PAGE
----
The ability of the skin to prevent the absorption of ultraviolet radiation depends on the melanin content of the skin. Melanin is a natural dark pigment (polymer) that is found in all skin but in greater concentration in dark skin. Exposure to sunlight induces an increase in melanin which is recognized as "tan". The photoprotective role of melanin is believed to be related to the ability of this polymer to attenuate the impinging ultraviolet radiation by scattering and degrading it to heat. The fact that the contrast between venous and nonvenous area is more pronounced with black skin indicates that the the phenomenon cannot be explained by simple enhanced absorption of infrared radiation by the venous area compared to the nonvenous area otherwise, contrast would be less (rather than more) with dark skin. A possible explanation is that the melanin absorbs the ultraviolet component and that the accompanying infrared induces or hastens the return of the absorbing mechanism to the ground state so that an increased amount of infra red radiation is emitted in the nonvenous areas

The above paragraphs disclose embodiments which achieve objects of the invention. One of the important advantages of the invention over the prior art is that the invention can be used in normal or nearly normal illumination in contrast to devices of the prior art utilizing solely infrared and which work best in a darkened environment. Modifications and variations of the invention may be suggested by studying the drawings and reading the specification which are within the scope of the invention. I therefore wish to define the scope of my invention by the appended claims.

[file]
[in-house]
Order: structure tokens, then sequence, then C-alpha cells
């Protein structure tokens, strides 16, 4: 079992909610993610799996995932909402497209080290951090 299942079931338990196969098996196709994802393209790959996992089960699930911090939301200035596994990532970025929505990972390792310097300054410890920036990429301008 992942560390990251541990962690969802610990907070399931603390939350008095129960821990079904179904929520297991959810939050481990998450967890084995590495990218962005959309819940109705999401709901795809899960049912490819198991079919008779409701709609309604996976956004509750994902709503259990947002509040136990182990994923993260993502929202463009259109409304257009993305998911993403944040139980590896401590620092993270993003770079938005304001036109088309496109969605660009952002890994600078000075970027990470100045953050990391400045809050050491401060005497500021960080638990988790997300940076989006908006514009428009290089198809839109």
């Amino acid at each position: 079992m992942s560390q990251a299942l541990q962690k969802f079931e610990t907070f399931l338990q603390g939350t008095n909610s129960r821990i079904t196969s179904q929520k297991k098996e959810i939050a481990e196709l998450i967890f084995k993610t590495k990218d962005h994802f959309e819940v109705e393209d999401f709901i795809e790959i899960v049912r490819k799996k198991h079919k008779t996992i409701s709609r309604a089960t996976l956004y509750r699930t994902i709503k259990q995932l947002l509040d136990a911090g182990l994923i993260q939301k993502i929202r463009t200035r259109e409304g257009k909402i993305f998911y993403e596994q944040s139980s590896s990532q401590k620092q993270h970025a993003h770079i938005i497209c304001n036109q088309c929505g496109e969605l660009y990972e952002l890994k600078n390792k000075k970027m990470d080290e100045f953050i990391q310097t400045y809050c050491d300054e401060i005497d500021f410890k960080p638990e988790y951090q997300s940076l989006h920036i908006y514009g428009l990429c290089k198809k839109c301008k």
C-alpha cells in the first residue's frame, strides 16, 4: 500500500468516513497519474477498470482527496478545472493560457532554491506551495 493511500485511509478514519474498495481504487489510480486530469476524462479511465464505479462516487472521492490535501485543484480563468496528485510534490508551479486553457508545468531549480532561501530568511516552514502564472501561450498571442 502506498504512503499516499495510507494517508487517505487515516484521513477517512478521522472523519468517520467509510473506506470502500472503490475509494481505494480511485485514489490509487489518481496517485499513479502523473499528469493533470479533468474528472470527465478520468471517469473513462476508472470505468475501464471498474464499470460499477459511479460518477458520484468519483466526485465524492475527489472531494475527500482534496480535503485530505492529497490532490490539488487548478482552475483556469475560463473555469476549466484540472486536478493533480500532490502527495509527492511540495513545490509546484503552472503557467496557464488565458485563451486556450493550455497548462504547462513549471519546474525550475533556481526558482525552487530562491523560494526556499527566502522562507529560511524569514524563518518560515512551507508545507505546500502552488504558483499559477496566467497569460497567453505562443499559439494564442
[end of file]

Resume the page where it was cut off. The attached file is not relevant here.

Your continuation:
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Referenced by
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US6522911 *Nov 22, 1999Feb 18, 2003Fuji Photo Film Co., Ltd.Apparatus for imaging a blood vessel
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U.S. Classification600/473, 356/51, 600/476, 250/226
International ClassificationG01J3/10, A61B5/00, G01J3/50, A61B5/103
Cooperative ClassificationG01J3/10, A61B5/0059, A61B5/489, A61B5/441, G01J3/50, A61B5/1405, A61B5/15003, A61B5/150748
European ClassificationA61B5/44B, A61B5/48Y2, A61B5/00P, G01J3/50, G01J3/10
Legal Events
Mar 26, 2003REMIMaintenance fee reminder mailed
Sep 8, 2003LAPSLapse for failure to pay maintenance fees
Nov 4, 2003FPExpired due to failure to pay maintenance fee
Effective date: 20030907
Nov 15, 2004ASAssignment